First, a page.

While koozies are just a simple and fun project one can do with wool to keep hands comfortable and beverages insulated, the basic techniques and stitches used are the basis of all knitting, from scarves to shawls, mittens to hats, socks to sweaters. And being able to use local, natural resources to make clothes and accessories helps build personal and community resilience.
When I arrived 15 minutes before the start of a fly-tying workshop we were leading in collaboration with Downeast Salmon Federation at Fogtown Brewing Company in Ellsworth to begin setting up vises and prepping tying materials, I was surprised by a jovial patron who exclaimed “you better get set up quickly because people are ready to get started!”
In collaboration with Downeast Salmon Federation, we are offering free fly-tying workshops across Hancock and Washington Counties over the next year. Visit our Events page to learn about the next workshop near you and read this article to learn about one of these recent workshops.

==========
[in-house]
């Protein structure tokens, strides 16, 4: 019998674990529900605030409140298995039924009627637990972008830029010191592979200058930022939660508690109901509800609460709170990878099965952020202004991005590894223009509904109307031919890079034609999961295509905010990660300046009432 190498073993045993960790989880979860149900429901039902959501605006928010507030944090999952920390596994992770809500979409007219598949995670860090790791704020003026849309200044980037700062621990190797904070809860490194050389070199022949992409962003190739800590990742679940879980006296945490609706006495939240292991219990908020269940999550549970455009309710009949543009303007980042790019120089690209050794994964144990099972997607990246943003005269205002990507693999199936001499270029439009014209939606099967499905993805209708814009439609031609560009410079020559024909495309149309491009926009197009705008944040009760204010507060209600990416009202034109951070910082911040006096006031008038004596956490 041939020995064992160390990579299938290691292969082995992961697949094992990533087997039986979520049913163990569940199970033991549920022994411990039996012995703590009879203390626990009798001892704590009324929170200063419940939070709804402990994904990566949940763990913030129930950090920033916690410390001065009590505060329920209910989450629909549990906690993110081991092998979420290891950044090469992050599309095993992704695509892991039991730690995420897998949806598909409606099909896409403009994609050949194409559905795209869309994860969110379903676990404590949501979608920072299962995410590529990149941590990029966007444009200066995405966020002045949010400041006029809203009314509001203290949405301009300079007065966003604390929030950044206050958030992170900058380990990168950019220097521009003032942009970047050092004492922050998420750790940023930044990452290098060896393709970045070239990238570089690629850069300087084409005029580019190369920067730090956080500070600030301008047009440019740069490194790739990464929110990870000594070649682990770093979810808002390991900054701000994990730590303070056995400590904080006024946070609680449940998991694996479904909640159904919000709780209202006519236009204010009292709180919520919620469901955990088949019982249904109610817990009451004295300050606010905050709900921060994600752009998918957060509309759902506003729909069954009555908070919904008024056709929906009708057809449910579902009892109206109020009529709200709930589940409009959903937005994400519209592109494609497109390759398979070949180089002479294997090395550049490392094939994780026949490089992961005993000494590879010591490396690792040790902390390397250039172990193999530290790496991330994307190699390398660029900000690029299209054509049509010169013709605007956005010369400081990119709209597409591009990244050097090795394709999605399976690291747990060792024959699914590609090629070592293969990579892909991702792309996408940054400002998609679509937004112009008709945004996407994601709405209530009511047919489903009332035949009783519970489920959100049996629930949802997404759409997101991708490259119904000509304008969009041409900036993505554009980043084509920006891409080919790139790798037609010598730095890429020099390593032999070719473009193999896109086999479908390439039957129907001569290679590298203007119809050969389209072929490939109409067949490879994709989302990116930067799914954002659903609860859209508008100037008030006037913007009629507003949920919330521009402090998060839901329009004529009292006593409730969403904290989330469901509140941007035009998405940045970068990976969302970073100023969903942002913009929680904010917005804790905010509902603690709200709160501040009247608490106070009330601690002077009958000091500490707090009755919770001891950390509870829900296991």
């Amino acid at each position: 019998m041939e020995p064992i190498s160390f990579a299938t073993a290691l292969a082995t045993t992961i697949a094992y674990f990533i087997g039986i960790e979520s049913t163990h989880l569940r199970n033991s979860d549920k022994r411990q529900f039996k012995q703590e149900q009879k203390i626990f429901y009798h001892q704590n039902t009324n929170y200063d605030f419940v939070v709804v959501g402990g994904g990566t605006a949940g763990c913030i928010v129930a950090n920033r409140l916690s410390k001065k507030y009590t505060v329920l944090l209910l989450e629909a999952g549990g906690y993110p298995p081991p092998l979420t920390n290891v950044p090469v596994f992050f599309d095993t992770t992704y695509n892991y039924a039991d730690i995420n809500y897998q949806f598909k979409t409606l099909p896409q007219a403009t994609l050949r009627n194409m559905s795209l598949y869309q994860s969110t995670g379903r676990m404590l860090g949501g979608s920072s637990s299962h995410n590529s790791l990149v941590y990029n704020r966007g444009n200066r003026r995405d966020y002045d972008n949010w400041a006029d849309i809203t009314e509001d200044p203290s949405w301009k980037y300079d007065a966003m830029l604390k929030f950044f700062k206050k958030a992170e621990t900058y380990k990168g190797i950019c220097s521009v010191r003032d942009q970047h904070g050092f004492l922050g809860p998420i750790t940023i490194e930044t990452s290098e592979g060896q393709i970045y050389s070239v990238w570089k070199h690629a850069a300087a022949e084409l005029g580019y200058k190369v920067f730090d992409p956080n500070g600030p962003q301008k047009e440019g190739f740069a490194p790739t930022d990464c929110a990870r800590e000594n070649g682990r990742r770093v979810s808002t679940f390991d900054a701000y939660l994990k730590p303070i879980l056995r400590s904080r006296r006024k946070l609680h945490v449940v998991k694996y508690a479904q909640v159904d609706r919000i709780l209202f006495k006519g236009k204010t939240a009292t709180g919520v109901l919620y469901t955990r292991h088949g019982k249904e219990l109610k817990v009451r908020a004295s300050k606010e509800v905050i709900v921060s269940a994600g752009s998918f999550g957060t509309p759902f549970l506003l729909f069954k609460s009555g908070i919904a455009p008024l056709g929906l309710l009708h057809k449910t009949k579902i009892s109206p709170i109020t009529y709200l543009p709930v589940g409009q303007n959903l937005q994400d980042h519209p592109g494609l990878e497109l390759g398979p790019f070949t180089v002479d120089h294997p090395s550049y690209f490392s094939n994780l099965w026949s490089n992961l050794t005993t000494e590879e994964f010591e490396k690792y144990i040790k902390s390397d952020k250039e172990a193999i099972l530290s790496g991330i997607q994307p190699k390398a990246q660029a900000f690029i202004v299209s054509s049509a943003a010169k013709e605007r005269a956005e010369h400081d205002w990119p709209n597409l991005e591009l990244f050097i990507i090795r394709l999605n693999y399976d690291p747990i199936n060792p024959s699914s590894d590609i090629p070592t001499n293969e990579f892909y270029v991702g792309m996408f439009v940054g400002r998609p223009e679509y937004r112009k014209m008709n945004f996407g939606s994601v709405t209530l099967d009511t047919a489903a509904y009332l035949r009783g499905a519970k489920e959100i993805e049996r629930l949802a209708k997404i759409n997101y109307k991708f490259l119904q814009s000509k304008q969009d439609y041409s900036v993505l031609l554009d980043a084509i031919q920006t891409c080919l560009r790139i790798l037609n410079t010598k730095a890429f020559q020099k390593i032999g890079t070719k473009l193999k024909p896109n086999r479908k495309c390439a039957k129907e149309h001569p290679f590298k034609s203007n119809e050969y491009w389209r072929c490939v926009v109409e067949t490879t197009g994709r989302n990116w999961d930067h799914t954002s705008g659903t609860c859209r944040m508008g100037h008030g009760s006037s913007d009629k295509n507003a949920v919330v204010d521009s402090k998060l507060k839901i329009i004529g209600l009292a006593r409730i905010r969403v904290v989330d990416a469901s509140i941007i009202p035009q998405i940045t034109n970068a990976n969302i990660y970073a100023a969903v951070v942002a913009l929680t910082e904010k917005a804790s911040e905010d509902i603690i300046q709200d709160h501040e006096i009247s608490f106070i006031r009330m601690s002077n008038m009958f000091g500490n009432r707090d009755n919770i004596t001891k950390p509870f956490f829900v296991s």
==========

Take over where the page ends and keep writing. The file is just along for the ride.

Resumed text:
Fur, feathers, thread, and steel. These are the basic components that make up an artificial fishing fly, but it is the art and handcraft of tying these flies that that can take a lifetime to master. The 9 students and 2 leaders at Cobscook Community Learning Center’s (CCLC) River Camp got to try their hands at fly-tying with MOS's resident fly-fishing fanatic, Joe Horn.